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Oct 19, 2018

Update from Trip to Visit Yazidis

These families have been victims of extreme and unspeakable violence, forced to live for years in harsh and impoverished conditions in tents, tarp homes, old abandoned factories, and the like. They have lost homes, farms, businesses, and beyond material things, they suffered the loss of family and friends who were taken or killed.

On a recent trip, we helped the Yazidi families by leaving the funds that many of you donated to carry on the aid work they desperately need and want. Their love and appreciation is profound. The joy so many have in the midst of a terrible situation is amazing. My heart is torn between the joy of being with them again and the continued hardship and sorrow they live in.

 

Working Toward TCD

We are working on hybrid Disaster Relief/Transformational Community Development (TCD) projects to help the Yazidis improve their lives despite being displaced. We held an all-day training to work out first steps to implement a project. It is extremely difficult to consider, much less execute, development projects when you own nothing, but we can do it.

In light of this, the Yazidi are hard workers and some are slashing their way out of the jungle of extreme poverty and hopelessness. One man started a soap business three years ago. He began with making ten bars that were worthless. After persevering, he now makes thousands a month, has hired six people, takes only what his family needs from the profits, and gives the rest to the poor in his community. What an amazing family! 

Finally, I met with my friend who is a Yazidi farmer. He is a good and hardworking man. Back in his homeland of Sinjar, he had a farm. I am hoping that he is able to get his own land to make a good living. I have brought him high quality, non-genetically modified seed that he will be able to grow and sell in the market.

Oct 8, 2018

Computer Literacy for Children

By having the computer center in our community, the villagers are very happy about it. Somnath* is a 6th grader and his parents are especially excited about it. He and his younger brother live in a combined family. His father is a rickshaw puller who works beside the railway slum. Somnath’s grandfather also pulls a rickshaw and also lives with their family. The father of the family was sharing with me that if we were not offering computer education to his children, then it would have been impossible for them to educate them with computer knowledge. The parents are very happy and grateful about it.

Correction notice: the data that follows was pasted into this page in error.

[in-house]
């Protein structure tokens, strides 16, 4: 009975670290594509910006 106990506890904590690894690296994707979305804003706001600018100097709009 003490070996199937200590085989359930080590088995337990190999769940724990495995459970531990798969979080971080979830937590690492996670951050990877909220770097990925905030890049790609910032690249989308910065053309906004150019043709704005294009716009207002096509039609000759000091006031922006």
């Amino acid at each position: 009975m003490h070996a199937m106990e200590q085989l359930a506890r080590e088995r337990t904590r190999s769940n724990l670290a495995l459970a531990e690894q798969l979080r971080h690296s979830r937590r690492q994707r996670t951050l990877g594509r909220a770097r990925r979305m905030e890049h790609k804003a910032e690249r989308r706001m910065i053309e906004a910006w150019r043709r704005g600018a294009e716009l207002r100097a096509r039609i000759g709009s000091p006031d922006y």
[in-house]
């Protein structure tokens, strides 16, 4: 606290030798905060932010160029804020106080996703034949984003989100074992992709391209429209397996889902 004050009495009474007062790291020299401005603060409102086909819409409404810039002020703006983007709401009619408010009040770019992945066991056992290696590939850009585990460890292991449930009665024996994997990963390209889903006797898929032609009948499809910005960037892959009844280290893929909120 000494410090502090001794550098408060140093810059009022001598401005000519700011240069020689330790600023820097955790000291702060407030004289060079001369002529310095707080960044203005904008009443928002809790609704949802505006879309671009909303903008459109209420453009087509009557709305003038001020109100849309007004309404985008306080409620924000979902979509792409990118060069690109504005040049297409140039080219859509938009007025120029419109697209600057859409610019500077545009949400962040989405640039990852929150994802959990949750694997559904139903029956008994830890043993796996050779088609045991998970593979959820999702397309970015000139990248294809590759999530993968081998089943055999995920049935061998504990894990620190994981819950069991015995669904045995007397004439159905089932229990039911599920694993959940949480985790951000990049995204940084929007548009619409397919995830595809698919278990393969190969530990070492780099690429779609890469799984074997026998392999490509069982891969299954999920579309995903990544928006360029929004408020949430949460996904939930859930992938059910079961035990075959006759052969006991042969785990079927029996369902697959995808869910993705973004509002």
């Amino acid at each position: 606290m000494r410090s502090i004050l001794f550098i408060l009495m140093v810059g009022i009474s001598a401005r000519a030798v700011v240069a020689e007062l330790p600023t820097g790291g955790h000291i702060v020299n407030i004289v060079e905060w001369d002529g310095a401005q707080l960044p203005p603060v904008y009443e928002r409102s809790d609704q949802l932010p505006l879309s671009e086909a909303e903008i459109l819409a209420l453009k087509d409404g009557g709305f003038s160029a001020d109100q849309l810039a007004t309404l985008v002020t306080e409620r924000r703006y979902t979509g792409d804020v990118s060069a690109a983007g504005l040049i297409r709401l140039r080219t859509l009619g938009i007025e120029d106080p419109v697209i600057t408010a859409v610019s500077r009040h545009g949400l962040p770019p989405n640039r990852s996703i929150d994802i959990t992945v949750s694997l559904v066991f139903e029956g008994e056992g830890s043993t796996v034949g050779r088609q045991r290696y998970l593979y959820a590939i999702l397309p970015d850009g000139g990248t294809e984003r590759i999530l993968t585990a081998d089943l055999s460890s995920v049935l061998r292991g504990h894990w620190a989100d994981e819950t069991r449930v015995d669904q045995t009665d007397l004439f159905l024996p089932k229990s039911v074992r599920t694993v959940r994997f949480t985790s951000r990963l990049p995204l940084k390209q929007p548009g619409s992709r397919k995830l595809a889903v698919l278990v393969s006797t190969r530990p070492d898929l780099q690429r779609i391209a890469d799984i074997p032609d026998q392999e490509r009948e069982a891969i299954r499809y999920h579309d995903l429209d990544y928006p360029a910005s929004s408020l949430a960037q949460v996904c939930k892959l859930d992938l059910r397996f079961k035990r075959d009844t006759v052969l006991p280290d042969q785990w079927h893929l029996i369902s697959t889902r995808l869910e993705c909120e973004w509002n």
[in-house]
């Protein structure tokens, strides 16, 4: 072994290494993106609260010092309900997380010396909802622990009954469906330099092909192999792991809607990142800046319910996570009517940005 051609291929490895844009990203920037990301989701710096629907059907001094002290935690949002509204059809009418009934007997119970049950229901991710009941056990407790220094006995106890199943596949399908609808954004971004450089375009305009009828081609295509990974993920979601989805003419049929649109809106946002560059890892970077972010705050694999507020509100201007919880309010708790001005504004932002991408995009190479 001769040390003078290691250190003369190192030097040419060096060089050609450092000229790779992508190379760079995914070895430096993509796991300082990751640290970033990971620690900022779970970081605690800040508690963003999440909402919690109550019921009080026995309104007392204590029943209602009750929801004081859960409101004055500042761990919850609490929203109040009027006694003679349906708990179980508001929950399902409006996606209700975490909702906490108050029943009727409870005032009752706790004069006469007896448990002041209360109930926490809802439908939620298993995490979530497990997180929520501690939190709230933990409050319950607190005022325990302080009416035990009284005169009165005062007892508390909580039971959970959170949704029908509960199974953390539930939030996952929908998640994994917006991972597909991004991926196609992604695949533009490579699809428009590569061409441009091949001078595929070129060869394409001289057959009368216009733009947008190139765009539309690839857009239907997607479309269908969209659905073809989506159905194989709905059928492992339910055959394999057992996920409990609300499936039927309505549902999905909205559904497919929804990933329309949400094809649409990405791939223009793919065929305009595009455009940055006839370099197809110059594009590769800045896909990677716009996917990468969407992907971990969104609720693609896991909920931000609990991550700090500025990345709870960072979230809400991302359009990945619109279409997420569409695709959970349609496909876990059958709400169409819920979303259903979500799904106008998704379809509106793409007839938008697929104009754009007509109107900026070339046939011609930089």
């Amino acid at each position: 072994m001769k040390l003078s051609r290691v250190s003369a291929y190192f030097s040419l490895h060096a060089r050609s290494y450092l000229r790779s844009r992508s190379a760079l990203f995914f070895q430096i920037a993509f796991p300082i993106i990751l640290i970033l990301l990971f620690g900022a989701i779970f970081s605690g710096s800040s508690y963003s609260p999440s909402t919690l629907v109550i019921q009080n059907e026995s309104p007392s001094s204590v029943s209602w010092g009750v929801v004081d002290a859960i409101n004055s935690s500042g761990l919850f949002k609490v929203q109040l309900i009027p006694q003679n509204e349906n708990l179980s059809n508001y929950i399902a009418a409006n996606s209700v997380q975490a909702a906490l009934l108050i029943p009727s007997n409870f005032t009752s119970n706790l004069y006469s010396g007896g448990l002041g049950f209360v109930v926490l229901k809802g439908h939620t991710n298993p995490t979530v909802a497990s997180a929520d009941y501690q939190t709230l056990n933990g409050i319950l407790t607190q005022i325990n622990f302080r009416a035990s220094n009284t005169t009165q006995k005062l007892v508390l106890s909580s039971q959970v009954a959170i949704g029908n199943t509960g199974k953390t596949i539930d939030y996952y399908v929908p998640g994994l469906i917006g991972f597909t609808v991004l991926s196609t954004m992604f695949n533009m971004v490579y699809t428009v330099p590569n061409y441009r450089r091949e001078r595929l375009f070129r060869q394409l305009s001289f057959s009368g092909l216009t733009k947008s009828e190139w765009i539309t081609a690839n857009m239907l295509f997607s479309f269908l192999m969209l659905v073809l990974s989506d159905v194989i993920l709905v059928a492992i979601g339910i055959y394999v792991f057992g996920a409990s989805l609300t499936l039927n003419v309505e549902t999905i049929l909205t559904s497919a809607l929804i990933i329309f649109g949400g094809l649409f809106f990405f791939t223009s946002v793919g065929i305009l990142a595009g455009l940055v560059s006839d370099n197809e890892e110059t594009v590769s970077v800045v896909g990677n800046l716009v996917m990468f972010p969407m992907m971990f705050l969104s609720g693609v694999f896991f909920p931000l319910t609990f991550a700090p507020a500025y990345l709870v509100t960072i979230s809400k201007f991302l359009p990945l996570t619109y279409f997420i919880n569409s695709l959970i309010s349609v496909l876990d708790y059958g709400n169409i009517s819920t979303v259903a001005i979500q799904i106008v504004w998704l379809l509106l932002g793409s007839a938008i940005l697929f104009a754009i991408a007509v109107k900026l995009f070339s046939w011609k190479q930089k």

When Somnath came to our computer center, he knew nothing about computers. Now he knows all the names of the different parts of the computer and he can control the mouse with much better balance. He knows a little bit about MS Word and Paint. Somnath is developing as a student and he is very happy to be at our education center.

A girl named Abhati* also studies in the 6th grade. She comes from a very poor background. Her father is a day laborer and her mother is a housewife. Most of the time, Abhati’s mother suffers from illness. Her father struggles to support their family.

Abhati’s parents met with me and asked if we are teaching computer to many children. I answered, “Yes,” and they expressed their desire for their children to be educated in computer knowledge. I was very happy to let them know that GHNI is with them and ready to stand beside them. Now Abhati has been learning computer for one year. Now she knows the basics of computer, such as MS Office, Word, Excel, PowerPoint, and Paint. Her parents are very happy to see her development. They are grateful to GHNI and we are very grateful to you, our supporters.

Thank you!

 

*For purposes of safety and well-being, we have used pseudonyms for individuals being helped by this project.

Sep 10, 2018

Transformational Community Development Starts in Iraq

Moving into the 5th year in exile, the 100+ Yzidi families we serve are still unable to return home due to a complex environment of political uncertainty, religious persecution, destroyed homes and infrastructure, no work, uncleared mines, and lack of security.  

We continue to help these dear people by visiting tent to tent, and helping them with basic health needs. We are helping heal the trauma through personal relationships, visiting families in their tents and homes, listening to their stories, and helping them make sense of their new life.

We will also continue to build on our years of works of compassion by training them in Transformational Community Development (TCD training them to identify, prioritize, and resolve their problems with locally available resources) which helps them in exile as well as when the return home.  We plan to begin our first Transformational Community Development (TCD) project for the Yzidi people in Iraq this year.

These have been difficult times, but your support has brought joy and stability to their lives.

 
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